Subject(s)
COVID-19/pathology , COVID-19/virology , Disease Models, Animal , SARS-CoV-2/pathogenicity , Angiotensin-Converting Enzyme 2/genetics , Angiotensin-Converting Enzyme 2/metabolism , Animals , Cricetinae , Female , Humans , Lung/pathology , Lung/virology , Male , Mesocricetus , Mice , Mice, Inbred BALB C , Mice, Inbred C57BL , Mice, Transgenic , Viral Load
14.
J Virol Methods ; 301: 114441, 2022 Mar.
Article in English | MEDLINE | ID: covidwho-1634654

ABSTRACT

The aim of this study was to estimate the PCR results for SARS-CoV-2 testing in 32 participating laboratories in a localized small-scale external quality assessment (EQA) scheme. EQA samples were distributed to the participants and detected immediately on the day of delivery. Qualitative results were submitted to the EQA provider, including negative or positive results along with cycle threshold (Ct) values for different target genes. Although the variability of Ct values differed among the laboratories in the EQA, a total of 32 (100 %) participants reported correct qualitative results. The study showed that the mean loads of N or E gene were higher than those of ORF1ab in SARS-CoV-2 RNA samples. Regardless of the analyzed gene target, the mean Ct values for weak positive and positive samples varied by fewer than 1.74 and 1.91 cycles, respectively. Less than 12 % of reported Ct values for ORF1ab and N genes deviated by more than ±4 cycles (maximum: -9.92 cycles), while none deviated by more than ±4 cycles for the E gene. The current EQA program can provide a robust practical basis for follow-up planning to conduct evaluations for SARS-CoV-2 PCR testing and other novel emerging pathogens in the future.


Subject(s)
COVID-19 , SARS-CoV-2 , COVID-19 Testing , Humans , Laboratories , Polymerase Chain Reaction , RNA, Viral/analysis , RNA, Viral/genetics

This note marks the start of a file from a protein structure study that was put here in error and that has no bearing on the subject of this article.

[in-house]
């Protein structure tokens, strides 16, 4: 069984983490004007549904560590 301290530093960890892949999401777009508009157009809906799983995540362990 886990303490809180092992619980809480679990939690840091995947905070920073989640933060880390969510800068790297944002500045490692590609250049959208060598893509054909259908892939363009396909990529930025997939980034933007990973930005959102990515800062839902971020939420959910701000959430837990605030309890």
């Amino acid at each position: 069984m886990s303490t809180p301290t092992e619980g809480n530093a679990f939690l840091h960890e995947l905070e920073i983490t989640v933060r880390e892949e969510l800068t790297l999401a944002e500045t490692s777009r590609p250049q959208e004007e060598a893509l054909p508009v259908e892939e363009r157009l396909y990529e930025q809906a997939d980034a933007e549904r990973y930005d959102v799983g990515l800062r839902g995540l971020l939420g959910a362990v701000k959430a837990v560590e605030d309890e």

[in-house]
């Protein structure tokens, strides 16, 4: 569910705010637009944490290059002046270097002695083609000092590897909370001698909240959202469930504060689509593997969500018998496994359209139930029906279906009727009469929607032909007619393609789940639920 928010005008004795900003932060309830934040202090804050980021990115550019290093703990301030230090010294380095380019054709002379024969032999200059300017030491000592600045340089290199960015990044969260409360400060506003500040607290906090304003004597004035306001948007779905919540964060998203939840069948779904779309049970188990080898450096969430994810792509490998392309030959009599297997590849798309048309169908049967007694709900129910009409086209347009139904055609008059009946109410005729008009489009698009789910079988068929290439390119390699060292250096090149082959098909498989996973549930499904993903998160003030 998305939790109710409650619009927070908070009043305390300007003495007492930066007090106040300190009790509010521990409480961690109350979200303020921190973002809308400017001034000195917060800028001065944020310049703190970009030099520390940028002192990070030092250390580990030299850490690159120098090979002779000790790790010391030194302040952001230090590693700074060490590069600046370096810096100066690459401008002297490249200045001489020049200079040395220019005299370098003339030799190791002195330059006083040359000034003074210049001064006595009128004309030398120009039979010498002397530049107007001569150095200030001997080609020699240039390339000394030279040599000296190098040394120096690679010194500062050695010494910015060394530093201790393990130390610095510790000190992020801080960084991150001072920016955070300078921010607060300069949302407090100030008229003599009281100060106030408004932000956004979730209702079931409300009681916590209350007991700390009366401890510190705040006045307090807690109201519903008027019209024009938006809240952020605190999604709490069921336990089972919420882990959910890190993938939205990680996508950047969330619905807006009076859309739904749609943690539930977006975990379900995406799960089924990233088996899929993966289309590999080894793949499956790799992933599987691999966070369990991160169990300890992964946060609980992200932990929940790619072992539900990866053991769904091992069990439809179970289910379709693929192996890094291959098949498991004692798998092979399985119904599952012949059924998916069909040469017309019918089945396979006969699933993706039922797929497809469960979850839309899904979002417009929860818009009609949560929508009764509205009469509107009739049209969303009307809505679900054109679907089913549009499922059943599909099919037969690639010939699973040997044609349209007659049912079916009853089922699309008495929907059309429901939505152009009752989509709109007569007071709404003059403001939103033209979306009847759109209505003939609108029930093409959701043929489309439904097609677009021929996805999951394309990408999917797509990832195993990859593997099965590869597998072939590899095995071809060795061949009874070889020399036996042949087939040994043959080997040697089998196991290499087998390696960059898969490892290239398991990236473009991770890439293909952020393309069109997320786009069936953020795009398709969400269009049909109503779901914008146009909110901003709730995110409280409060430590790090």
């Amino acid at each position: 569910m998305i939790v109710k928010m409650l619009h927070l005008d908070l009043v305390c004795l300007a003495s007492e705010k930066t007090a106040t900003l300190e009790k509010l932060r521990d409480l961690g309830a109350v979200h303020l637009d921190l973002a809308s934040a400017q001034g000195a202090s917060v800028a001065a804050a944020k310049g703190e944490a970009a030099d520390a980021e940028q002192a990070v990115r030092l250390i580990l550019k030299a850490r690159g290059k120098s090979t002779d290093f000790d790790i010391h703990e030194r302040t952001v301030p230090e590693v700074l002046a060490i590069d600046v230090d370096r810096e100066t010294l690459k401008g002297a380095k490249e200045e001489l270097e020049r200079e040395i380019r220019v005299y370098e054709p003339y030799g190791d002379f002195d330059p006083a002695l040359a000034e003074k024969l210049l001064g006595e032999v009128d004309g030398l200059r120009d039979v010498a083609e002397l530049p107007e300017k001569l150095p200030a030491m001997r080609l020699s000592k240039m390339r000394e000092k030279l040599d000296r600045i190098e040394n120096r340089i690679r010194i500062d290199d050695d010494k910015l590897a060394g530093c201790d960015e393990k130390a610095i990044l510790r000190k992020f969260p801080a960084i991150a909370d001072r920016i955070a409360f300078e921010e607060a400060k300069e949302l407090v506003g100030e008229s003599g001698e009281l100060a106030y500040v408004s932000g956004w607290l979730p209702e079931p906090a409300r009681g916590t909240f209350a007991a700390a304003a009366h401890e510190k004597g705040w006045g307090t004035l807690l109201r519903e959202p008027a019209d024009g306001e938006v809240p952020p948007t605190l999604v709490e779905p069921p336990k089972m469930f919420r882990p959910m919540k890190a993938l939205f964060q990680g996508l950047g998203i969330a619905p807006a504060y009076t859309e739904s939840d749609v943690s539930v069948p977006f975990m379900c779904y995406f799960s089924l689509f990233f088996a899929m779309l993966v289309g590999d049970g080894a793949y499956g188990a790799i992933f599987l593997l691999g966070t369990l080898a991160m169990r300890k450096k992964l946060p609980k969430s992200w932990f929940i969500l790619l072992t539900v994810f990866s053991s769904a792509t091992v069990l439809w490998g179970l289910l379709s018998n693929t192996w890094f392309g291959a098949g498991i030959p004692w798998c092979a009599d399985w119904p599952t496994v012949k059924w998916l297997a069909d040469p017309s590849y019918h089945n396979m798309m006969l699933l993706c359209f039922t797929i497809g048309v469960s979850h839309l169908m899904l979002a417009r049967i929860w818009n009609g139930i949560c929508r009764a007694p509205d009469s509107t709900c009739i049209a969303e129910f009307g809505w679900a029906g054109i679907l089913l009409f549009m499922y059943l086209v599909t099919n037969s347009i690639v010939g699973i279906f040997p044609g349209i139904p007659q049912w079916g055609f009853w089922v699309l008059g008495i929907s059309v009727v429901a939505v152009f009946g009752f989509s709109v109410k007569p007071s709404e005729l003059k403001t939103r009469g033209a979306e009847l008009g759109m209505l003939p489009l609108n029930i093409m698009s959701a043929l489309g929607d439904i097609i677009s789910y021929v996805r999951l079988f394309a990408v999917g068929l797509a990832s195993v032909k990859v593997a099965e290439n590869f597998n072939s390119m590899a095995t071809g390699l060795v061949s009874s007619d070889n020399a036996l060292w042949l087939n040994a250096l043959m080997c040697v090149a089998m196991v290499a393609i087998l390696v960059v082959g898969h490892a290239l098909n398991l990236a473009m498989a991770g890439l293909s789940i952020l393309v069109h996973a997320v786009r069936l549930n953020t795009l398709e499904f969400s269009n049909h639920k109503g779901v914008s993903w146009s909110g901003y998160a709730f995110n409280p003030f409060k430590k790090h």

15.
Signal Transduct Target Ther ; 7(1): 7, 2022 01 04.
Article in English | MEDLINE | ID: covidwho-1606287

ABSTRACT

Activation-induced cytidine deaminase (AID) initiates class-switch recombination and somatic hypermutation (SHM) in antibody genes. Protein expression and activity are tightly controlled by various mechanisms. However, it remains unknown whether a signal from the extracellular environment directly affects the AID activity in the nucleus where it works. Here, we demonstrated that a deubiquitinase USP10, which specifically stabilizes nuclear AID protein, can translocate into the nucleus after AKT-mediated phosphorylation at its T674 within the NLS domain. Interestingly, the signals from BCR and TLR1/2 synergistically promoted this phosphorylation. The deficiency of USP10 in B cells significantly decreased AID protein levels, subsequently reducing neutralizing antibody production after immunization with severe acute respiratory syndrome coronavirus 2 (SARS-CoV-2) or human immunodeficiency virus type 1 (HIV-1) nanoparticle vaccines. Collectively, we demonstrated that USP10 functions as an integrator for both BCR and TLR signals and directly regulates nuclear AID activity. Its manipulation could be used for the development of vaccines and adjuvants.


Subject(s)
AIDS Vaccines/immunology , B-Cell Activating Factor/immunology , COVID-19 Vaccines/immunology , Cytidine Deaminase/immunology , HIV-1/immunology , Nanoparticles , SARS-CoV-2/immunology , Signal Transduction/immunology , Ubiquitin Thiolesterase/immunology , Ubiquitination/immunology , AIDS Vaccines/genetics , Animals , B-Cell Activating Factor/genetics , COVID-19 Vaccines/genetics , Cytidine Deaminase/genetics , HEK293 Cells , HIV-1/genetics , Humans , Mice , Mice, Knockout , SARS-CoV-2/genetics , Signal Transduction/genetics , Ubiquitin Thiolesterase/genetics